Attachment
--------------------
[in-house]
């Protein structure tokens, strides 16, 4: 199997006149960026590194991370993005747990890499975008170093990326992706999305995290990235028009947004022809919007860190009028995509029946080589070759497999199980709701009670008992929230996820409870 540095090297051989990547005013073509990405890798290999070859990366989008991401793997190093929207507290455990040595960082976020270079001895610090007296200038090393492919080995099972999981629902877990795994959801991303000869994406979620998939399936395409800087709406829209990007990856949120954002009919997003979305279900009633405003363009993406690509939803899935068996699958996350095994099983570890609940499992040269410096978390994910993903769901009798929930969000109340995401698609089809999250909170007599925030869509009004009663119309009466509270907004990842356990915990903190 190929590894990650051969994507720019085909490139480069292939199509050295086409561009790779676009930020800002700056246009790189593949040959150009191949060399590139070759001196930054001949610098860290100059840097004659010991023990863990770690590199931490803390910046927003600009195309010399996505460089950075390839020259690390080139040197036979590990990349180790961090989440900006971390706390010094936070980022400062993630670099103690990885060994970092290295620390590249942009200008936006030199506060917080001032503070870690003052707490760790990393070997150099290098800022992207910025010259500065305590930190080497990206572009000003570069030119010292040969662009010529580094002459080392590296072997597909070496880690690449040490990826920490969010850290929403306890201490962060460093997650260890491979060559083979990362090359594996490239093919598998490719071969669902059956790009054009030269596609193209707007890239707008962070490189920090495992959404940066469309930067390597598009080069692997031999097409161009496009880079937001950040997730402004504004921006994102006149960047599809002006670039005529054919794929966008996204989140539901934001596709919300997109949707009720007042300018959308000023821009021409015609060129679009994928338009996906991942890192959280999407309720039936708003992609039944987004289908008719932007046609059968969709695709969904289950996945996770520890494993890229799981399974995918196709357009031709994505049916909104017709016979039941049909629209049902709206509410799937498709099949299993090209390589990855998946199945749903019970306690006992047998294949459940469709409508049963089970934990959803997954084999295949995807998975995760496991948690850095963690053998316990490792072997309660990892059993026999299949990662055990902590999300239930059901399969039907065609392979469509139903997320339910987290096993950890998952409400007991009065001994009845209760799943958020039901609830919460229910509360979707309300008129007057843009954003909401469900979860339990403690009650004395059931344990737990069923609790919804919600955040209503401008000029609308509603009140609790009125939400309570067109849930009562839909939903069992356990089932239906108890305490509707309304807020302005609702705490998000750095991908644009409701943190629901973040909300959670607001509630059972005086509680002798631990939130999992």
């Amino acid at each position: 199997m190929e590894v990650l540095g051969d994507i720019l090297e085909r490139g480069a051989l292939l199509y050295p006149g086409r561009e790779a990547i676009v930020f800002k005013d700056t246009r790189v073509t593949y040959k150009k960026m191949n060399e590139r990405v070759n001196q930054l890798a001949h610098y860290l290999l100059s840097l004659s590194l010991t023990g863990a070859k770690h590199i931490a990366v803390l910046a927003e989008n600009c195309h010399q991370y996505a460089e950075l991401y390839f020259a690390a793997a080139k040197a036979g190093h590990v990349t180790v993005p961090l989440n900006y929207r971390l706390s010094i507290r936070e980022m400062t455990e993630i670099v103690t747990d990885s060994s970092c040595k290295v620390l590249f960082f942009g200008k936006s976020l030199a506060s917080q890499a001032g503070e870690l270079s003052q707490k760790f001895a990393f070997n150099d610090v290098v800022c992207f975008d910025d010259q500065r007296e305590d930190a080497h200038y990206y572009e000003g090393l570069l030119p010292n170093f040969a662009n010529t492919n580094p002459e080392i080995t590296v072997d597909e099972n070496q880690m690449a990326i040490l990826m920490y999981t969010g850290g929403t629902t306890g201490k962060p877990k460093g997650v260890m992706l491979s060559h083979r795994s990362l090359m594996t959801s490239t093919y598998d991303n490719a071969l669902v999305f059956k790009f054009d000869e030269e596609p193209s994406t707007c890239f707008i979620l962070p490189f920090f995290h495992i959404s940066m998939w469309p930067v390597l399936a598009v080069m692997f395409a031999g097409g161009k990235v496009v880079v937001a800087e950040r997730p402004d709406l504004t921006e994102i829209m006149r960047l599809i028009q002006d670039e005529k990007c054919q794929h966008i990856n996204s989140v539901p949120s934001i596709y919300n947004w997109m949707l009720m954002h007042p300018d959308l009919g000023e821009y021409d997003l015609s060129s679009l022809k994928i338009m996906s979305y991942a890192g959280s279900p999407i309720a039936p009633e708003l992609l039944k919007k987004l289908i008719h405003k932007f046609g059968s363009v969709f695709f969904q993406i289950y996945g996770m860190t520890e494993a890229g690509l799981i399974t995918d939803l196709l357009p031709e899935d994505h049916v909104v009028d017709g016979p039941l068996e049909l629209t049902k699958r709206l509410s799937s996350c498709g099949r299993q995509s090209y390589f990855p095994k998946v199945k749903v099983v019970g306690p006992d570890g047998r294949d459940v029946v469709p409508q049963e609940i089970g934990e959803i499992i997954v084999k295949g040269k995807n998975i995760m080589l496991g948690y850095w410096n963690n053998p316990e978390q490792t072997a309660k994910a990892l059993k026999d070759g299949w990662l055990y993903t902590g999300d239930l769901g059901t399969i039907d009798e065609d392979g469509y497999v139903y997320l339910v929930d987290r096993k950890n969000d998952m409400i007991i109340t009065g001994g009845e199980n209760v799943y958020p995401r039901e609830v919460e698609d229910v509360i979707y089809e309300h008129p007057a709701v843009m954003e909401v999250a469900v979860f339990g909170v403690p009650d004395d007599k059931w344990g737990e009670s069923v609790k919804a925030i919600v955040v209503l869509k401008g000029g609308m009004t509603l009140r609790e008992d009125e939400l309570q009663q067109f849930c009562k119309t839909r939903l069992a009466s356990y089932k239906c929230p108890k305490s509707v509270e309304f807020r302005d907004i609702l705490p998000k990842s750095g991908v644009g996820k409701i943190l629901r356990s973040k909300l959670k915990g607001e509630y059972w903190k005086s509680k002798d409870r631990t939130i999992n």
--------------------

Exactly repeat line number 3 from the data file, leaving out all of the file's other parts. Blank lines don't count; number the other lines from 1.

């Amino acid at each position: 199997m190929e590894v990650l540095g051969d994507i720019l090297e085909r490139g480069a051989l292939l199509y050295p006149g086409r561009e790779a990547i676009v930020f800002k005013d700056t246009r790189v073509t593949y040959k150009k960026m191949n060399e590139r990405v070759n001196q930054l890798a001949h610098y860290l290999l100059s840097l004659s590194l010991t023990g863990a070859k770690h590199i931490a990366v803390l910046a927003e989008n600009c195309h010399q991370y996505a460089e950075l991401y390839f020259a690390a793997a080139k040197a036979g190093h590990v990349t180790v993005p961090l989440n900006y929207r971390l706390s010094i507290r936070e980022m400062t455990e993630i670099v103690t747990d990885s060994s970092c040595k290295v620390l590249f960082f942009g200008k936006s976020l030199a506060s917080q890499a001032g503070e870690l270079s003052q707490k760790f001895a990393f070997n150099d610090v290098v800022c992207f975008d910025d010259q500065r007296e305590d930190a080497h200038y990206y572009e000003g090393l570069l030119p010292n170093f040969a662009n010529t492919n580094p002459e080392i080995t590296v072997d597909e099972n070496q880690m690449a990326i040490l990826m920490y999981t969010g850290g929403t629902t306890g201490k962060p877990k460093g997650v260890m992706l491979s060559h083979r795994s990362l090359m594996t959801s490239t093919y598998d991303n490719a071969l669902v999305f059956k790009f054009d000869e030269e596609p193209s994406t707007c890239f707008i979620l962070p490189f920090f995290h495992i959404s940066m998939w469309p930067v390597l399936a598009v080069m692997f395409a031999g097409g161009k990235v496009v880079v937001a800087e950040r997730p402004d709406l504004t921006e994102i829209m006149r960047l599809i028009q002006d670039e005529k990007c054919q794929h966008i990856n996204s989140v539901p949120s934001i596709y919300n947004w997109m949707l009720m954002h007042p300018d959308l009919g000023e821009y021409d997003l015609s060129s679009l022809k994928i338009m996906s979305y991942a890192g959280s279900p999407i309720a039936p009633e708003l992609l039944k919007k987004l289908i008719h405003k932007f046609g059968s363009v969709f695709f969904q993406i289950y996945g996770m860190t520890e494993a890229g690509l799981i399974t995918d939803l196709l357009p031709e899935d994505h049916v909104v009028d017709g016979p039941l068996e049909l629209t049902k699958r709206l509410s799937s996350c498709g099949r299993q995509s090209y390589f990855p095994k998946v199945k749903v099983v019970g306690p006992d570890g047998r294949d459940v029946v469709p409508q049963e609940i089970g934990e959803i499992i997954v084999k295949g040269k995807n998975i995760m080589l496991g948690y850095w410096n963690n053998p316990e978390q490792t072997a309660k994910a990892l059993k026999d070759g299949w990662l055990y993903t902590g999300d239930l769901g059901t399969i039907d009798e065609d392979g469509y497999v139903y997320l339910v929930d987290r096993k950890n969000d998952m409400i007991i109340t009065g001994g009845e199980n209760v799943y958020p995401r039901e609830v919460e698609d229910v509360i979707y089809e309300h008129p007057a709701v843009m954003e909401v999250a469900v979860f339990g909170v403690p009650d004395d007599k059931w344990g737990e009670s069923v609790k919804a925030i919600v955040v209503l869509k401008g000029g609308m009004t509603l009140r609790e008992d009125e939400l309570q009663q067109f849930c009562k119309t839909r939903l069992a009466s356990y089932k239906c929230p108890k305490s509707v509270e309304f807020r302005d907004i609702l705490p998000k990842s750095g991908v644009g996820k409701i943190l629901r356990s973040k909300l959670k915990g607001e509630y059972w903190k005086s509680k002798d409870r631990t939130i999992n």